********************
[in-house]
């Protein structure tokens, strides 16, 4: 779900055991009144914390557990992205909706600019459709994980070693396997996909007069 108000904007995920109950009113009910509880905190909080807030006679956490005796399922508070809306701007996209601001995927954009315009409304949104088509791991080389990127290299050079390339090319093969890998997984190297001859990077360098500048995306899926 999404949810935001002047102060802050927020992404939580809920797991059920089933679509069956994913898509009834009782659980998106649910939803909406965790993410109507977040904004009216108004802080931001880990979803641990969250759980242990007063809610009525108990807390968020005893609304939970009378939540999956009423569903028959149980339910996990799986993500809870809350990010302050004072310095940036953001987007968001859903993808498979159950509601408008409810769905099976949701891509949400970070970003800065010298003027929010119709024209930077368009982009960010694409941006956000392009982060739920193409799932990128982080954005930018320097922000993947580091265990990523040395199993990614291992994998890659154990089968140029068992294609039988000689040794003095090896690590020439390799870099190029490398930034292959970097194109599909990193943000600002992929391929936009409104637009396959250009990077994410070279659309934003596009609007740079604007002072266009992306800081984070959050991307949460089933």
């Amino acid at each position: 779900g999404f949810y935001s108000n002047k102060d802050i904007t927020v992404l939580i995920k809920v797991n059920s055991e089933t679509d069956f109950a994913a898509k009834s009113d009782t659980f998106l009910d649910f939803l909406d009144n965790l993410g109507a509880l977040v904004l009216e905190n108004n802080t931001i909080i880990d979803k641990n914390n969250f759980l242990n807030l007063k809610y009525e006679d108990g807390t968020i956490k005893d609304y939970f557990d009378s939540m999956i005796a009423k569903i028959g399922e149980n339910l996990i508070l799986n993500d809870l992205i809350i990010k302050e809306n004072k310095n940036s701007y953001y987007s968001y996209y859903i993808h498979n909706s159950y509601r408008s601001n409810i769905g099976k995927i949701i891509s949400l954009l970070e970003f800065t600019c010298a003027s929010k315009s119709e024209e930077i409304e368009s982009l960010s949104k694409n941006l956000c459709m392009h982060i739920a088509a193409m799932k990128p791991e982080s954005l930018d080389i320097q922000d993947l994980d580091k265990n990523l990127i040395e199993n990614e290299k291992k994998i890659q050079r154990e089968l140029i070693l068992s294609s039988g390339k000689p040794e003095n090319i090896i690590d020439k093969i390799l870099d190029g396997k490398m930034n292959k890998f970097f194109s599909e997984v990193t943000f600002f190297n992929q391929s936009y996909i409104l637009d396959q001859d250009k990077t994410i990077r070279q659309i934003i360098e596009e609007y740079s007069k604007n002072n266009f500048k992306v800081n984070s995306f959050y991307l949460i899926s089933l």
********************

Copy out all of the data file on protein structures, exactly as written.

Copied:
[in-house]
């Protein structure tokens, strides 16, 4: 779900055991009144914390557990992205909706600019459709994980070693396997996909007069 108000904007995920109950009113009910509880905190909080807030006679956490005796399922508070809306701007996209601001995927954009315009409304949104088509791991080389990127290299050079390339090319093969890998997984190297001859990077360098500048995306899926 999404949810935001002047102060802050927020992404939580809920797991059920089933679509069956994913898509009834009782659980998106649910939803909406965790993410109507977040904004009216108004802080931001880990979803641990969250759980242990007063809610009525108990807390968020005893609304939970009378939540999956009423569903028959149980339910996990799986993500809870809350990010302050004072310095940036953001987007968001859903993808498979159950509601408008409810769905099976949701891509949400970070970003800065010298003027929010119709024209930077368009982009960010694409941006956000392009982060739920193409799932990128982080954005930018320097922000993947580091265990990523040395199993990614291992994998890659154990089968140029068992294609039988000689040794003095090896690590020439390799870099190029490398930034292959970097194109599909990193943000600002992929391929936009409104637009396959250009990077994410070279659309934003596009609007740079604007002072266009992306800081984070959050991307949460089933």
């Amino acid at each position: 779900g999404f949810y935001s108000n002047k102060d802050i904007t927020v992404l939580i995920k809920v797991n059920s055991e089933t679509d069956f109950a994913a898509k009834s009113d009782t659980f998106l009910d649910f939803l909406d009144n965790l993410g109507a509880l977040v904004l009216e905190n108004n802080t931001i909080i880990d979803k641990n914390n969250f759980l242990n807030l007063k809610y009525e006679d108990g807390t968020i956490k005893d609304y939970f557990d009378s939540m999956i005796a009423k569903i028959g399922e149980n339910l996990i508070l799986n993500d809870l992205i809350i990010k302050e809306n004072k310095n940036s701007y953001y987007s968001y996209y859903i993808h498979n909706s159950y509601r408008s601001n409810i769905g099976k995927i949701i891509s949400l954009l970070e970003f800065t600019c010298a003027s929010k315009s119709e024209e930077i409304e368009s982009l960010s949104k694409n941006l956000c459709m392009h982060i739920a088509a193409m799932k990128p791991e982080s954005l930018d080389i320097q922000d993947l994980d580091k265990n990523l990127i040395e199993n990614e290299k291992k994998i890659q050079r154990e089968l140029i070693l068992s294609s039988g390339k000689p040794e003095n090319i090896i690590d020439k093969i390799l870099d190029g396997k490398m930034n292959k890998f970097f194109s599909e997984v990193t943000f600002f190297n992929q391929s936009y996909i409104l637009d396959q001859d250009k990077t994410i990077r070279q659309i934003i360098e596009e609007y740079s007069k604007n002072n266009f500048k992306v800081n984070s995306f959050y991307l949460i899926s089933l």